Established credit scoring models still work, but the experts agree it is time to make them more effective. That’s why companies like Ford Credit, Chrysler Financial and AmeriCredit have announced the adoption of risk-based pricing models, and why GMAC Financial Services

recently employed credit risk officers for consumer credit.

Lenders now understand that as the economy changes so does consumer behavior. The need right now is to better understand what those changes are and be able to react to them as quickly as possible.

“If a significant change in consumer behavior occurs, the effectiveness of the system is impacted until the change can be understood and explained statistically,” said Tim Bates, a senior credit risk management executive, during the Webinar. He also said it’s imperative lenders understand the drivers that cause changes in consumer behavior and to measure those drivers as quickly as possible.

During the same presentation, Tom Johnson, vice president of product development at Zoot Enterprises, a provider of decisioning and loan origination solutions, explained how the use of analytics, additional data sources and champion/challenger testing is helping lenders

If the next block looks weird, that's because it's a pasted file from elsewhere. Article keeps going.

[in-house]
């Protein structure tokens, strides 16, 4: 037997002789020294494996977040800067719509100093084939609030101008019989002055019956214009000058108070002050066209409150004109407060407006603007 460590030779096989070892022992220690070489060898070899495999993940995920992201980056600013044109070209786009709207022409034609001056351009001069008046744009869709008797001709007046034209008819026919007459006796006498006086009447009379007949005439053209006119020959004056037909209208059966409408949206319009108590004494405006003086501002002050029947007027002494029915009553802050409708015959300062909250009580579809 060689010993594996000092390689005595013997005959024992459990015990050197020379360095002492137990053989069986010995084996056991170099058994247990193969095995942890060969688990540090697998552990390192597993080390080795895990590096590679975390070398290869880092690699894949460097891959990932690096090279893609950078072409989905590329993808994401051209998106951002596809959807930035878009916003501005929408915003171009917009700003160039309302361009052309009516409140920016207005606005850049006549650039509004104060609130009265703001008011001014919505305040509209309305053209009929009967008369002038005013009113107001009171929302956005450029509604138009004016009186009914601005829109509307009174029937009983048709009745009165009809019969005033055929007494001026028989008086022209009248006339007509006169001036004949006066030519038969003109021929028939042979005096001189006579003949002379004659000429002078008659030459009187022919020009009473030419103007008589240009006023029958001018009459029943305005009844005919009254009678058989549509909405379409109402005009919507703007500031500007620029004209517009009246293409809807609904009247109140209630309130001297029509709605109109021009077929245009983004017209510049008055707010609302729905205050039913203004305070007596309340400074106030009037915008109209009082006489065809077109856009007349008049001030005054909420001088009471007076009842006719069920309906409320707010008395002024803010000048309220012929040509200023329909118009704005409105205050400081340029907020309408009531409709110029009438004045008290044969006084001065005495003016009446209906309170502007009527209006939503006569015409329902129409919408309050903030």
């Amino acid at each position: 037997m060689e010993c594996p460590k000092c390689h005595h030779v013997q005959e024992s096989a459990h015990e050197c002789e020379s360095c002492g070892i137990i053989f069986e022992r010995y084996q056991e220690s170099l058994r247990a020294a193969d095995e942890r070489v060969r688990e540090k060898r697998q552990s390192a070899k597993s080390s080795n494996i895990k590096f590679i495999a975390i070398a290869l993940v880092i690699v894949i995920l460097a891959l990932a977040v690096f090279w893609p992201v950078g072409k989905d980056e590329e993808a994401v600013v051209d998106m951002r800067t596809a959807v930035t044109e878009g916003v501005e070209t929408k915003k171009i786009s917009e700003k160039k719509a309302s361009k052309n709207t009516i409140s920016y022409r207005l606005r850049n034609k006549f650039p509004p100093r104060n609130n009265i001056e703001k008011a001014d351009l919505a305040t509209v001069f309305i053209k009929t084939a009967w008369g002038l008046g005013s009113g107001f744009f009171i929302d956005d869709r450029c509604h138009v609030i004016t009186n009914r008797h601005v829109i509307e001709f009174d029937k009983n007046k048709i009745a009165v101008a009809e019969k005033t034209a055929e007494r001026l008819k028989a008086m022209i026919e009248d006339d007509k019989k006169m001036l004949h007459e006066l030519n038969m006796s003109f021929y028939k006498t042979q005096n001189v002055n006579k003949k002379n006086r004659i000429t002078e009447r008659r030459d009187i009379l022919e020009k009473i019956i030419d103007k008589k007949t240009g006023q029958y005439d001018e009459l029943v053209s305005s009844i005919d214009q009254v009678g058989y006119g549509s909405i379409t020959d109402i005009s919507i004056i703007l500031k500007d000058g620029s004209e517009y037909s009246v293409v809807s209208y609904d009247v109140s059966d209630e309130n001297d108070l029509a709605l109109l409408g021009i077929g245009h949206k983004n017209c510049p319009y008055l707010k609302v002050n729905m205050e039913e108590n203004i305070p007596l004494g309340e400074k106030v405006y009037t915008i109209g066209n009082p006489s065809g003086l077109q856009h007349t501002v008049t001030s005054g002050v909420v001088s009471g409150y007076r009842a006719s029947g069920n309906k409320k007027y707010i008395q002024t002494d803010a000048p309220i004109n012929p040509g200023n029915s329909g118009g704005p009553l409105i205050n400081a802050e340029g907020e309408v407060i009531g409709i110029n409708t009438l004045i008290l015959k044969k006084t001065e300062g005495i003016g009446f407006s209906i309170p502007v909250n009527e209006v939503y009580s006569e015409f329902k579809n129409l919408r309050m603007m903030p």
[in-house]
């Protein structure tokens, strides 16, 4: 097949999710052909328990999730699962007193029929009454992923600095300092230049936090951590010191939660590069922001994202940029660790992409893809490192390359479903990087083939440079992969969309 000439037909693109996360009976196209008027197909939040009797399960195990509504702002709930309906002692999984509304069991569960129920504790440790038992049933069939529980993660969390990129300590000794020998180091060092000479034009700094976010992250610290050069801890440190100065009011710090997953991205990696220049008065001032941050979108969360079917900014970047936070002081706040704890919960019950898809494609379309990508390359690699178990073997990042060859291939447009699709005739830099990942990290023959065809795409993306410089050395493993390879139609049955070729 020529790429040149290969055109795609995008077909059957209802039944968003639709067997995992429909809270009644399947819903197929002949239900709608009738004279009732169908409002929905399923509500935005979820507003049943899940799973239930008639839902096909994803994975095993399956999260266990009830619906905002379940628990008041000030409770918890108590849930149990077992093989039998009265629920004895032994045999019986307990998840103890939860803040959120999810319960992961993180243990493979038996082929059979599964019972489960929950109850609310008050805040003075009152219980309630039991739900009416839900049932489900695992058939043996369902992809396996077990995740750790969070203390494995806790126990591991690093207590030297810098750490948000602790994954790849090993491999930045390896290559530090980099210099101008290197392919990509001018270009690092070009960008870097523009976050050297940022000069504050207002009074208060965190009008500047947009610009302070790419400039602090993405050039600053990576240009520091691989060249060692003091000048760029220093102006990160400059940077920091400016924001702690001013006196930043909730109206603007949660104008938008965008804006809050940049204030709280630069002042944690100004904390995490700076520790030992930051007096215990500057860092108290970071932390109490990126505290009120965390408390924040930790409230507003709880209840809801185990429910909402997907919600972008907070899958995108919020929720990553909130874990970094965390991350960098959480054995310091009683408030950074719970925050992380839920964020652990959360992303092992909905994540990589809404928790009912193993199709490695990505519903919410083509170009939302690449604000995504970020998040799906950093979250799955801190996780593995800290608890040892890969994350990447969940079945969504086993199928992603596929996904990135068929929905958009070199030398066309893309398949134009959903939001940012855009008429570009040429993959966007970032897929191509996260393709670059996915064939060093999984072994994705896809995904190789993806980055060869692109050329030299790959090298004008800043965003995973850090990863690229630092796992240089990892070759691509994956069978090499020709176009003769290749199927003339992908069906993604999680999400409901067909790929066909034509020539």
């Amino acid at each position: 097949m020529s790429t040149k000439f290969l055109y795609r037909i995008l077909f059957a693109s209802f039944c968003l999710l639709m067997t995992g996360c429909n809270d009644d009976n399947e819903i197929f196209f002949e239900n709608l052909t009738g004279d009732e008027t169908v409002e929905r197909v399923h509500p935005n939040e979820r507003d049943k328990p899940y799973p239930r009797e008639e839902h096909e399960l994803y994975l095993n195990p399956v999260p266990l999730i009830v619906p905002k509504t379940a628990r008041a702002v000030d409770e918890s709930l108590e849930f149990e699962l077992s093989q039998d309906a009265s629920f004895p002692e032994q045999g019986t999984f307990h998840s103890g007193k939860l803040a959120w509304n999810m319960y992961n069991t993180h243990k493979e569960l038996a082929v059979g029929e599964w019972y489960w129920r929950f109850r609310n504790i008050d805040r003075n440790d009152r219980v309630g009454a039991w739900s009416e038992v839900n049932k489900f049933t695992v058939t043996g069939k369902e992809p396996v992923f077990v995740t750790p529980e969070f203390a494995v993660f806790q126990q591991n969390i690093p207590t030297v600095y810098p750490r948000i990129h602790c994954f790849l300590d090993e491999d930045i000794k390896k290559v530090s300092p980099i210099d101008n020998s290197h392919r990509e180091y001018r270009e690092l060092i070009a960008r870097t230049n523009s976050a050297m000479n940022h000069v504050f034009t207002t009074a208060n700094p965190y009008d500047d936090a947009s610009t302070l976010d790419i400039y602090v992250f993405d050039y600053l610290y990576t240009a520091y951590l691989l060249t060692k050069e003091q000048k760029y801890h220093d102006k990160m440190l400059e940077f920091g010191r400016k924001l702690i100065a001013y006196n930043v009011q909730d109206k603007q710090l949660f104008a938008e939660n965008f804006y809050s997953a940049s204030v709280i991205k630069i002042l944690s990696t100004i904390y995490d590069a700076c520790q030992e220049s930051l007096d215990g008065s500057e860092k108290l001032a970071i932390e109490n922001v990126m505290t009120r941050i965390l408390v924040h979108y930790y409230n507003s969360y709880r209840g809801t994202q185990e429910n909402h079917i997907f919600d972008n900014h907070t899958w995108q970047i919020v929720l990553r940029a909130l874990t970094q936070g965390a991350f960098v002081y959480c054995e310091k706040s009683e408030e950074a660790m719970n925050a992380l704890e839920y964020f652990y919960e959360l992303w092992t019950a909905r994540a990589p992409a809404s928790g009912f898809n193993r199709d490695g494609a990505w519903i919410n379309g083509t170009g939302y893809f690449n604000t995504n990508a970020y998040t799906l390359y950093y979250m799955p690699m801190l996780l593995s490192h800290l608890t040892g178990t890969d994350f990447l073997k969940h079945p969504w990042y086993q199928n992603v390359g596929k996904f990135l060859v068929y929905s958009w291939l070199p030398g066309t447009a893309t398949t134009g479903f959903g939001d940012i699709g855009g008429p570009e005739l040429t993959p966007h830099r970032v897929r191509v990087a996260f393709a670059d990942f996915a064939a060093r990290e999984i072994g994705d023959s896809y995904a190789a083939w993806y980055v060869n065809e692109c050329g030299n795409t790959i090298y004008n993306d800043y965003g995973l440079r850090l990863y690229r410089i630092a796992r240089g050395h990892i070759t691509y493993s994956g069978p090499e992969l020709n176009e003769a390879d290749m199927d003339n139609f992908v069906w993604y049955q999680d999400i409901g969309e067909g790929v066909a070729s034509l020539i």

establish better policies to meet their changing needs.

“Testing allows you to predict and understand consumer behavior better, and in turn, respond rapidly to market changes,” said Johnson. “Using additional data from both internal and external sources gives a broader picture of your consumers and allows better credit decisions to be made.”

Andy Callen, executive vice president of CG2 Direct, agreed. “You need to be able to change with the market monthly if not quarterly. Simplistic scoring models just aren’t enough anymore. Custom scoring